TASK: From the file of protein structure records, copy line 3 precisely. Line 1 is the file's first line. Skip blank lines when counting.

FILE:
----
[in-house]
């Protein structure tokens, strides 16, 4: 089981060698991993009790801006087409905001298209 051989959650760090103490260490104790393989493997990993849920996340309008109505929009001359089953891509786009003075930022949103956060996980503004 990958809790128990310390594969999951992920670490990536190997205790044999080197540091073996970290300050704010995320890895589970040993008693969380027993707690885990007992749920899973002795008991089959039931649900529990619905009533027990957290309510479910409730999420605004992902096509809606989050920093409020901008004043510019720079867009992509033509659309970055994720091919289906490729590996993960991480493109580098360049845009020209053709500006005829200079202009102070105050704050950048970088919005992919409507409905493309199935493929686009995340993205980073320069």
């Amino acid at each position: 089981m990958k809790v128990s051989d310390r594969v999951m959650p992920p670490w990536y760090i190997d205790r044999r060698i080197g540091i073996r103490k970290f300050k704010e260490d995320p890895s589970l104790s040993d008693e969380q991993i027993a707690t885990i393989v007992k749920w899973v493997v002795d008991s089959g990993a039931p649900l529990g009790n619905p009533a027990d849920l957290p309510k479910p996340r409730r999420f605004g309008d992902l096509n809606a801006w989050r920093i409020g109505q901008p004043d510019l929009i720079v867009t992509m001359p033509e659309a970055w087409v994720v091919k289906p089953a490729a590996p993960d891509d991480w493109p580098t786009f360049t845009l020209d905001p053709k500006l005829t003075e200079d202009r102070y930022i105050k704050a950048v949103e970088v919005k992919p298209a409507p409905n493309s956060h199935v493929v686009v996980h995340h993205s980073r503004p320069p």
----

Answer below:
């Amino acid at each position: 089981m990958k809790v128990s051989d310390r594969v999951m959650p992920p670490w990536y760090i190997d205790r044999r060698i080197g540091i073996r103490k970290f300050k704010e260490d995320p890895s589970l104790s040993d008693e969380q991993i027993a707690t885990i393989v007992k749920w899973v493997v002795d008991s089959g990993a039931p649900l529990g009790n619905p009533a027990d849920l957290p309510k479910p996340r409730r999420f605004g309008d992902l096509n809606a801006w989050r920093i409020g109505q901008p004043d510019l929009i720079v867009t992509m001359p033509e659309a970055w087409v994720v091919k289906p089953a490729a590996p993960d891509d991480w493109p580098t786009f360049t845009l020209d905001p053709k500006l005829t003075e200079d202009r102070y930022i105050k704050a950048v949103e970088v919005k992919p298209a409507p409905n493309s956060h199935v493929v686009v996980h995340h993205s980073r503004p320069p």